Author

Seth Aster

Degree Type

Thesis

Degree Name

Bachelor of Science (BS)

Date Information

May 2019

Department

School of Nursing

First Advisor

Marion Frost

Abstract

Background/Purpose: Nursing burnout is a pressing issue in healthcare, and it is often overlooked. Many factors can affect your risk for nursing burnout. Some of these factors include age, length of time working as a nurse, number of children at home, place of employment, etc. The purpose of this study is to evaluate how the self-care and health management of critical care nurses affects their risk for nursing burnout.

Design/Method: A non-interventional survey study was conducted in the Surgical Intensive Care Unit at a Level 2 Trauma Center north of Boston, MA. 31 nurses completed and handed back two surveys that were administered. The Professional Quality of Life (ProQOL) Version 5 survey was one of the surveys that was administered. The other survey was the Self-Care and Lifestyle Inventory. By cross-analyzing the results, the relationship between nursing burnout risk and self-care was evaluated.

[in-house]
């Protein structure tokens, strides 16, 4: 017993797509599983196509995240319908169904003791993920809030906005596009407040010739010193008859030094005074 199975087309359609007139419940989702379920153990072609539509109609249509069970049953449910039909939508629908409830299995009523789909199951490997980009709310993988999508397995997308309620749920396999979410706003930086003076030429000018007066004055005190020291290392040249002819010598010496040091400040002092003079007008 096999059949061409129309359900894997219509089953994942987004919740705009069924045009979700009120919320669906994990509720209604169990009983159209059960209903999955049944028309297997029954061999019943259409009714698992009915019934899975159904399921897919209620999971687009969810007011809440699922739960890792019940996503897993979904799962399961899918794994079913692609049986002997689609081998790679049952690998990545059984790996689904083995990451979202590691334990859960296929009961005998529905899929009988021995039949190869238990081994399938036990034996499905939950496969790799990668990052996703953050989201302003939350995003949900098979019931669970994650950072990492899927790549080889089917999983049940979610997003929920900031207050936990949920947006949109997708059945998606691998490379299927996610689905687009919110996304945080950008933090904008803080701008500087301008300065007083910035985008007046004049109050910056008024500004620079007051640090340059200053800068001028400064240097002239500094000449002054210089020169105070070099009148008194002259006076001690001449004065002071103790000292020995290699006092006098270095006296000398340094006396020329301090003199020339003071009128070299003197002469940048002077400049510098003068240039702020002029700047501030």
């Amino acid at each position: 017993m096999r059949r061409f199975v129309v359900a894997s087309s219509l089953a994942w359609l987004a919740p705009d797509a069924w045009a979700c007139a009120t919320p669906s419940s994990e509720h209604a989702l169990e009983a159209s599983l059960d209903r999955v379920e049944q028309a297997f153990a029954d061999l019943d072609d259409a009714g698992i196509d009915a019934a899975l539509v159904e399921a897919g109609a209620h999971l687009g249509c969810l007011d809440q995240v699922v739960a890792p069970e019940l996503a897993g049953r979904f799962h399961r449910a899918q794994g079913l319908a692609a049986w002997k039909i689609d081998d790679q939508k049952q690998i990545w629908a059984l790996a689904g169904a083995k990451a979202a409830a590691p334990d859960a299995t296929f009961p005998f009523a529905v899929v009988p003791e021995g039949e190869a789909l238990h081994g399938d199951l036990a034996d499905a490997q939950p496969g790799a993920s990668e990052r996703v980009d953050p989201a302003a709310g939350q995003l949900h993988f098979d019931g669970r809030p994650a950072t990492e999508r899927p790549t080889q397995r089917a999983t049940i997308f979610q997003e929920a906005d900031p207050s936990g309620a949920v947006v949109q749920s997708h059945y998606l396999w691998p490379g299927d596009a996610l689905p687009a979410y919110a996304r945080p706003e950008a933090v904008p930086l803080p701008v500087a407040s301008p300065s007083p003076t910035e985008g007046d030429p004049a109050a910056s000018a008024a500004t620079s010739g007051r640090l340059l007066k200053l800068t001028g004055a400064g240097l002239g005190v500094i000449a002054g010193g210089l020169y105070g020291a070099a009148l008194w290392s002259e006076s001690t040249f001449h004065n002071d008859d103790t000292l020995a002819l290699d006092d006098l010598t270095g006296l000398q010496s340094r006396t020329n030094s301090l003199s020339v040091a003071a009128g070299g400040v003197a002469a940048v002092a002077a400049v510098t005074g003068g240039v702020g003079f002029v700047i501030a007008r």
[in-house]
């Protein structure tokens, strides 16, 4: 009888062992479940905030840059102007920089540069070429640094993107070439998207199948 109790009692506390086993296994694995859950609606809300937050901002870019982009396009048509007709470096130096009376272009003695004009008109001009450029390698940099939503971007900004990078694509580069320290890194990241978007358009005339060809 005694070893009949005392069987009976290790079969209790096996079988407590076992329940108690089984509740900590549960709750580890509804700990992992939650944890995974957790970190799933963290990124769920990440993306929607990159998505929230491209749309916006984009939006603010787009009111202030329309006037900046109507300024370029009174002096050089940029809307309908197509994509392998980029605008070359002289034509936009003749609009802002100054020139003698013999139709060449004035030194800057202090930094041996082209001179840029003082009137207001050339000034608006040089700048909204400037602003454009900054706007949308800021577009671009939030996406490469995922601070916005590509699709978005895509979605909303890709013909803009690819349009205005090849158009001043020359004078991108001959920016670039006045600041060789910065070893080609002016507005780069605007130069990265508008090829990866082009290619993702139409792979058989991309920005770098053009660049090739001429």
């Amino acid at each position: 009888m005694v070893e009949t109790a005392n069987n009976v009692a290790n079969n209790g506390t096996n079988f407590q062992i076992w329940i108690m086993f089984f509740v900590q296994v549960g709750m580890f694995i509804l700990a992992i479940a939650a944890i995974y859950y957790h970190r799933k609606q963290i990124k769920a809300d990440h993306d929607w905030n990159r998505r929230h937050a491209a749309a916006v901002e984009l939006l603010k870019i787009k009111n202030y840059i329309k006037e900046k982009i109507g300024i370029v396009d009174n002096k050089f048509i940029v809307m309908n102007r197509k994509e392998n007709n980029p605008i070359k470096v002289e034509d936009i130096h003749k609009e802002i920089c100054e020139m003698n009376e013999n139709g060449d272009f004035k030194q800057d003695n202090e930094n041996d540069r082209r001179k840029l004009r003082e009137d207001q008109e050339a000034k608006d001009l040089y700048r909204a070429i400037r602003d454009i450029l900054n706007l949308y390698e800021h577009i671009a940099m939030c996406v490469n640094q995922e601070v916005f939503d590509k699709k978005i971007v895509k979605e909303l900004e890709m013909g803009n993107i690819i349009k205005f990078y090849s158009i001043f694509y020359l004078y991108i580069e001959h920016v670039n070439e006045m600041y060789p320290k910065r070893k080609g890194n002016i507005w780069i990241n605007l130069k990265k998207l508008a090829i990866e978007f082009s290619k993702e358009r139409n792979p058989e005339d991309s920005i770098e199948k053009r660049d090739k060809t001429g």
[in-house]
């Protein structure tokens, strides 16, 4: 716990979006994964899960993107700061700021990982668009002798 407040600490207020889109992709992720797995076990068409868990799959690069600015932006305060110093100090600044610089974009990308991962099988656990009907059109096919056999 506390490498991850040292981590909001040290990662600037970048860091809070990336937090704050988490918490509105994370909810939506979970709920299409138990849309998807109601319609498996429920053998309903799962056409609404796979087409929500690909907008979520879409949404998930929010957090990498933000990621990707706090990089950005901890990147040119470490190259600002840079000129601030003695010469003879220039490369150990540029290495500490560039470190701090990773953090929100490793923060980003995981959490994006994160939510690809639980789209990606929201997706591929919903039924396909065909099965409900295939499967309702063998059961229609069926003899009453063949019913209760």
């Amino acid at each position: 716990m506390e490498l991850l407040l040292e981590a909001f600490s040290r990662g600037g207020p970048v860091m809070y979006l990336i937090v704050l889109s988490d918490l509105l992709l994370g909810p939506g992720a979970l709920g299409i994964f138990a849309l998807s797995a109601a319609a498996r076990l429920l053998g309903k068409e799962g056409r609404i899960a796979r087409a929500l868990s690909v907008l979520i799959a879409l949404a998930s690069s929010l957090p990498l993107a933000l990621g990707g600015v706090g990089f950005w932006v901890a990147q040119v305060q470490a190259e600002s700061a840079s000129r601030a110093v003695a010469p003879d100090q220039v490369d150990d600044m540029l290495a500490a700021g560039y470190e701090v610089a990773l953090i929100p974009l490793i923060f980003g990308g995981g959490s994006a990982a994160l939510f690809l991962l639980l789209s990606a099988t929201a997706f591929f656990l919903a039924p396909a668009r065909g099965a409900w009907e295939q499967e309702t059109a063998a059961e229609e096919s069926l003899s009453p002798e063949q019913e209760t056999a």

Results: The data was analyzed using SPSS Version 23. The results of the study were quite conclusive. The participants scores for the Self-Care and Lifestyle Inventory are significantly negatively correlated to their scores for Nursing Burnout (r = -.540). This proves the hypothesis that self-care is directly related to nursing burnout.

Nursing Implications: Because nursing burnout affects patient care, the results of this study can be used in other critical care units where staff suffer from high levels of nursing burnout. Creating a healthy working environment should be made a priority to decrease stress levels of critical care nurses.

Included in

Nursing Commons

COinS